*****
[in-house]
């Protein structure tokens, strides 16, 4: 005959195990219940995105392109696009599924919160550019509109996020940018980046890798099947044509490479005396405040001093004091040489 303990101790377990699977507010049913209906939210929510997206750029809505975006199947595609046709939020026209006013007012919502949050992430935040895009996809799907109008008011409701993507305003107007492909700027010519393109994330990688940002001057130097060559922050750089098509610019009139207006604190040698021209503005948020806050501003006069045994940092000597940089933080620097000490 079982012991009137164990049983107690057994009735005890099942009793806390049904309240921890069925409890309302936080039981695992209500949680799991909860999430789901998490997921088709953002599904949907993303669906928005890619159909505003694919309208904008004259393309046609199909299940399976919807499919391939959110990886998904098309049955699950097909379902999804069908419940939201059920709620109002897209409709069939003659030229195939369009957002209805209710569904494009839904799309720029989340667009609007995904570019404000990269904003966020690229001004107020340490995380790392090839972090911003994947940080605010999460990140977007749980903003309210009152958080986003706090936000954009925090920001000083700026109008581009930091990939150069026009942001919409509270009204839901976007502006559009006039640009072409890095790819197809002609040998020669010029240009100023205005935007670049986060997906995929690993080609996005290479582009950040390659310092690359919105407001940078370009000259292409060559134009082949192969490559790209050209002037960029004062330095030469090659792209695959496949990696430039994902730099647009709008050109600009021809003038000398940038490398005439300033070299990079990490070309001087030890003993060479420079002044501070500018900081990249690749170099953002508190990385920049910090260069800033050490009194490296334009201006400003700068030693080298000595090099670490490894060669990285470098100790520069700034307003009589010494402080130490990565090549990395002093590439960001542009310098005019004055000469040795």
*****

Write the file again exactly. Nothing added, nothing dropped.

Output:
[in-house]
């Protein structure tokens, strides 16, 4: 005959195990219940995105392109696009599924919160550019509109996020940018980046890798099947044509490479005396405040001093004091040489 303990101790377990699977507010049913209906939210929510997206750029809505975006199947595609046709939020026209006013007012919502949050992430935040895009996809799907109008008011409701993507305003107007492909700027010519393109994330990688940002001057130097060559922050750089098509610019009139207006604190040698021209503005948020806050501003006069045994940092000597940089933080620097000490 079982012991009137164990049983107690057994009735005890099942009793806390049904309240921890069925409890309302936080039981695992209500949680799991909860999430789901998490997921088709953002599904949907993303669906928005890619159909505003694919309208904008004259393309046609199909299940399976919807499919391939959110990886998904098309049955699950097909379902999804069908419940939201059920709620109002897209409709069939003659030229195939369009957002209805209710569904494009839904799309720029989340667009609007995904570019404000990269904003966020690229001004107020340490995380790392090839972090911003994947940080605010999460990140977007749980903003309210009152958080986003706090936000954009925090920001000083700026109008581009930091990939150069026009942001919409509270009204839901976007502006559009006039640009072409890095790819197809002609040998020669010029240009100023205005935007670049986060997906995929690993080609996005290479582009950040390659310092690359919105407001940078370009000259292409060559134009082949192969490559790209050209002037960029004062330095030469090659792209695959496949990696430039994902730099647009709008050109600009021809003038000398940038490398005439300033070299990079990490070309001087030890003993060479420079002044501070500018900081990249690749170099953002508190990385920049910090260069800033050490009194490296334009201006400003700068030693080298000595090099670490490894060669990285470098100790520069700034307003009589010494402080130490990565090549990395002093590439960001542009310098005019004055000469040795």